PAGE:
England's Sistema youth orchestra programme expands
Four new youth orchestras are being launched across England as part of the In Harmony programme, inspired by Venezuela's world-famous El Sistema.
New projects in Gateshead, Leeds, Nottingham and Telford and Wrekin will all receive funding until 2015.
The music education programme aims to use classical music to change the lives of children in disadvantaged areas, and benefit their community.
Existing orchestras in Liverpool and Lambeth, London will also benefit.
Founded by Julian Lloyd Webber, the In Harmony programme will be funded jointly by the Department for Education and Arts Council England until 2015.
Webber said the project was moving "onwards, upwards and outwards".
He added: "I am confident that the organisations that we have selected will embrace the spirit of El Sistema and will work tirelessly to bring positive change to the children and their communities."
The new projects will be delivered by The Sage Gateshead, Opera North in Leeds, Nottingham City Council and Telford & Wrekin Music Service.
Children do not need to master their instruments before joining the orchestra, as the focus is on making music together with everyone helping each other.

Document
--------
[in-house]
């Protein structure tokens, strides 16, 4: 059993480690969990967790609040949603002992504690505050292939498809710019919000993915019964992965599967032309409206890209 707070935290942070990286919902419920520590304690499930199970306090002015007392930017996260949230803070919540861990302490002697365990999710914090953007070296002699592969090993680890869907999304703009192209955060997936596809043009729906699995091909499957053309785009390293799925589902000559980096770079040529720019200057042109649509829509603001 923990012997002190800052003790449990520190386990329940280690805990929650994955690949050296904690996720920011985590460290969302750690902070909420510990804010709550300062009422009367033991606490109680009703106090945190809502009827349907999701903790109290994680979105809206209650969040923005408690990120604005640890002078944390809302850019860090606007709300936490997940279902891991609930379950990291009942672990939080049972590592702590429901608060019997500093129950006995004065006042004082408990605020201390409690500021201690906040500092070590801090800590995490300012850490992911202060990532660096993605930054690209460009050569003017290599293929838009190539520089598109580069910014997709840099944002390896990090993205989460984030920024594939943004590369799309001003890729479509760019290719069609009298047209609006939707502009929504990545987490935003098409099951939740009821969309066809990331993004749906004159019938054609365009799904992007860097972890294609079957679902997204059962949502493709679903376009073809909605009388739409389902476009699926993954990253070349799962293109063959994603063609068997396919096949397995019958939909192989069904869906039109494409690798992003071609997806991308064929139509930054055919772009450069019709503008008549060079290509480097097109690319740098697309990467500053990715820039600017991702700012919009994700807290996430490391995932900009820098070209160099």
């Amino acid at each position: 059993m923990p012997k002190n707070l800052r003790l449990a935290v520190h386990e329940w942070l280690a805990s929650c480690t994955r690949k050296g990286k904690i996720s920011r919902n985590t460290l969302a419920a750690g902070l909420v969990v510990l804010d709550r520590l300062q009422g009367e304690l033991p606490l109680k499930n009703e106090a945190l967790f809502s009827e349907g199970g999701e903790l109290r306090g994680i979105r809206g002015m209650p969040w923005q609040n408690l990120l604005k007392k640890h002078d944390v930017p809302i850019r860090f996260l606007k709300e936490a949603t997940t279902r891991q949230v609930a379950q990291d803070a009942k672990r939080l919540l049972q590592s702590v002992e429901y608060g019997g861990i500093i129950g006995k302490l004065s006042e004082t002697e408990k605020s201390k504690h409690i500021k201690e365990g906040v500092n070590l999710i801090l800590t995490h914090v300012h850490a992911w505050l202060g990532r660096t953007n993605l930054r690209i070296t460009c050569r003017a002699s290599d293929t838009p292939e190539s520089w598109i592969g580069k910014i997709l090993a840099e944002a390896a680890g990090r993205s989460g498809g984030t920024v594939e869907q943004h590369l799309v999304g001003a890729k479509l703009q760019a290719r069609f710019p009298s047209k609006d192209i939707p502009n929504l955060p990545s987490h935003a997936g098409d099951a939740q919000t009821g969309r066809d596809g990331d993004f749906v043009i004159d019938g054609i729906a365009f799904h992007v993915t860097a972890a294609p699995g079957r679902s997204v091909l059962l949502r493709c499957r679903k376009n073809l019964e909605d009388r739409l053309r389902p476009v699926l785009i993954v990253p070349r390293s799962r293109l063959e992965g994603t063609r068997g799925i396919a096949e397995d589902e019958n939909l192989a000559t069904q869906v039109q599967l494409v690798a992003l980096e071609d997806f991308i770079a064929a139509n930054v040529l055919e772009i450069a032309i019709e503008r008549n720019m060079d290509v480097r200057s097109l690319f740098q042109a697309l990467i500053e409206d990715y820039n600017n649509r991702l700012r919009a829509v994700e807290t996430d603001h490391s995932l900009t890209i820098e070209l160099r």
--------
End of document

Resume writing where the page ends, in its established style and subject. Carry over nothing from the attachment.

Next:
The aim is to develop community cohesion, social awareness, teamwork and fun.
Existing projects are already being delivered by Lambeth Council, and the Royal Liverpool Philharmonic Orchestra.
A statement from Arts Council England said it hoped the new projects would follow "shared core principles" while also responding to local circumstances and needs.
It added that all six projects would be encouraged to be "entrepreneurial" to help secure their long-term future.
The In Harmony projects will also be evaluated nationally to ensure there is evidence of how the approach can "transform the lives of children and their families in areas of deprivation".
The concept originated in Venezuela in the 1970s, where Maestro Jose Antonio Abreu founded the El Sistema programme, calling it Social Action for Music.
He has recognised the English Sistema project for preserving the values and methodology of the Venezuelan programme.
DfE has announced it will invest a total of £1.5 million between 2012 and 2015, which will be matched by the Arts Council, in a central co-ordinating and development role.
A similar Scottish Sistema project was involved in last month's launch of the London 2012 Festival.
Children from Stirling's Raploch estate performed as the Big Noise Orchestra, alongside world-famous conductor Gustavo Dudamel and the Simon Bolivar Symphony Orchestra of Venezuela.